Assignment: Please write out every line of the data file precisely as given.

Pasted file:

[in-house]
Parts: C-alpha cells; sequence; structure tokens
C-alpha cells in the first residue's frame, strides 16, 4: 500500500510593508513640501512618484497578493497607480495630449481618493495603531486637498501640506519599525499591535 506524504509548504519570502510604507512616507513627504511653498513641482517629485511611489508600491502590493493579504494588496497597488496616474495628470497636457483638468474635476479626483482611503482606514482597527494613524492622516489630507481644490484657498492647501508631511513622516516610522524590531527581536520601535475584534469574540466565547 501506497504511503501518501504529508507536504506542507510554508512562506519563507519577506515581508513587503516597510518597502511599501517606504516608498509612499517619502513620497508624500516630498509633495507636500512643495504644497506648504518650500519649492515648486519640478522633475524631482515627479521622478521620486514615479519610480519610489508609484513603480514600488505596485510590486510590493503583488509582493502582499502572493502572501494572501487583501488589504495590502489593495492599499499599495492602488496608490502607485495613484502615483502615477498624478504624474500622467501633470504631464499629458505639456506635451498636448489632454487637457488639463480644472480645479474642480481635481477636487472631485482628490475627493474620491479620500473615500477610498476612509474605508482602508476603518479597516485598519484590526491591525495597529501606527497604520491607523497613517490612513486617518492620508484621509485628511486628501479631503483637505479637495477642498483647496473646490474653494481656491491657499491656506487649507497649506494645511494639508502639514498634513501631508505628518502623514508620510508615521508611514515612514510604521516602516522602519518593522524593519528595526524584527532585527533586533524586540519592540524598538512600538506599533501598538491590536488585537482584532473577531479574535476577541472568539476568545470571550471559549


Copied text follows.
[in-house]
Parts: C-alpha cells; sequence; structure tokens
C-alpha cells in the first residue's frame, strides 16, 4: 500500500510593508513640501512618484497578493497607480495630449481618493495603531486637498501640506519599525499591535 506524504509548504519570502510604507512616507513627504511653498513641482517629485511611489508600491502590493493579504494588496497597488496616474495628470497636457483638468474635476479626483482611503482606514482597527494613524492622516489630507481644490484657498492647501508631511513622516516610522524590531527581536520601535475584534469574540466565547 501506497504511503501518501504529508507536504506542507510554508512562506519563507519577506515581508513587503516597510518597502511599501517606504516608498509612499517619502513620497508624500516630498509633495507636500512643495504644497506648504518650500519649492515648486519640478522633475524631482515627479521622478521620486514615479519610480519610489508609484513603480514600488505596485510590486510590493503583488509582493502582499502572493502572501494572501487583501488589504495590502489593495492599499499599495492602488496608490502607485495613484502615483502615477498624478504624474500622467501633470504631464499629458505639456506635451498636448489632454487637457488639463480644472480645479474642480481635481477636487472631485482628490475627493474620491479620500473615500477610498476612509474605508482602508476603518479597516485598519484590526491591525495597529501606527497604520491607523497613517490612513486617518492620508484621509485628511486628501479631503483637505479637495477642498483647496473646490474653494481656491491657499491656506487649507497649506494645511494639508502639514498634513501631508505628518502623514508620510508615521508611514515612514510604521516602516522602519518593522524593519528595526524584527532585527533586533524586540519592540524598538512600538506599533501598538491590536488585537482584532473577531479574535476577541472568539476568545470571550471559549